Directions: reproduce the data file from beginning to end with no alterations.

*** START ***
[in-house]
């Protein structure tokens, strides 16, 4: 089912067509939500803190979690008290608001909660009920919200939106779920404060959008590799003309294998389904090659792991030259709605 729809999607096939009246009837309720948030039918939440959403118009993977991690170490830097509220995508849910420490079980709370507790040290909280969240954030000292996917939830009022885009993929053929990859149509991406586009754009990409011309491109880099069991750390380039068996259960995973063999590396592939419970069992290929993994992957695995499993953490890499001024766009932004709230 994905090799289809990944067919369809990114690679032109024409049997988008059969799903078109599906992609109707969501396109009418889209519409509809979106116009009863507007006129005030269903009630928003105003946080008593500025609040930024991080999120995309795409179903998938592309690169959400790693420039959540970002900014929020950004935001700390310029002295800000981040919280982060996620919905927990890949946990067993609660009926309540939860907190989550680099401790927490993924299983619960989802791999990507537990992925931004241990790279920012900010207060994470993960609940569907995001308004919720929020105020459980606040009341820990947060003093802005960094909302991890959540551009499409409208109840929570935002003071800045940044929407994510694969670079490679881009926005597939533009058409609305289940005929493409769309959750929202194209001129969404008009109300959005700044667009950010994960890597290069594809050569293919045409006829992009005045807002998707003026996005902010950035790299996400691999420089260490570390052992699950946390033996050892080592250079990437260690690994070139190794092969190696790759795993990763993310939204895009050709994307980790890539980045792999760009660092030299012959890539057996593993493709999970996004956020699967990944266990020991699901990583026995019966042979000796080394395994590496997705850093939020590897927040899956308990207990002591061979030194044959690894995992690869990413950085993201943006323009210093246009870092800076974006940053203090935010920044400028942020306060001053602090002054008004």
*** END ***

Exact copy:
[in-house]
């Protein structure tokens, strides 16, 4: 089912067509939500803190979690008290608001909660009920919200939106779920404060959008590799003309294998389904090659792991030259709605 729809999607096939009246009837309720948030039918939440959403118009993977991690170490830097509220995508849910420490079980709370507790040290909280969240954030000292996917939830009022885009993929053929990859149509991406586009754009990409011309491109880099069991750390380039068996259960995973063999590396592939419970069992290929993994992957695995499993953490890499001024766009932004709230 994905090799289809990944067919369809990114690679032109024409049997988008059969799903078109599906992609109707969501396109009418889209519409509809979106116009009863507007006129005030269903009630928003105003946080008593500025609040930024991080999120995309795409179903998938592309690169959400790693420039959540970002900014929020950004935001700390310029002295800000981040919280982060996620919905927990890949946990067993609660009926309540939860907190989550680099401790927490993924299983619960989802791999990507537990992925931004241990790279920012900010207060994470993960609940569907995001308004919720929020105020459980606040009341820990947060003093802005960094909302991890959540551009499409409208109840929570935002003071800045940044929407994510694969670079490679881009926005597939533009058409609305289940005929493409769309959750929202194209001129969404008009109300959005700044667009950010994960890597290069594809050569293919045409006829992009005045807002998707003026996005902010950035790299996400691999420089260490570390052992699950946390033996050892080592250079990437260690690994070139190794092969190696790759795993990763993310939204895009050709994307980790890539980045792999760009660092030299012959890539057996593993493709999970996004956020699967990944266990020991699901990583026995019966042979000796080394395994590496997705850093939020590897927040899956308990207990002591061979030194044959690894995992690869990413950085993201943006323009210093246009870092800076974006940053203090935010920044400028942020306060001053602090002054008004």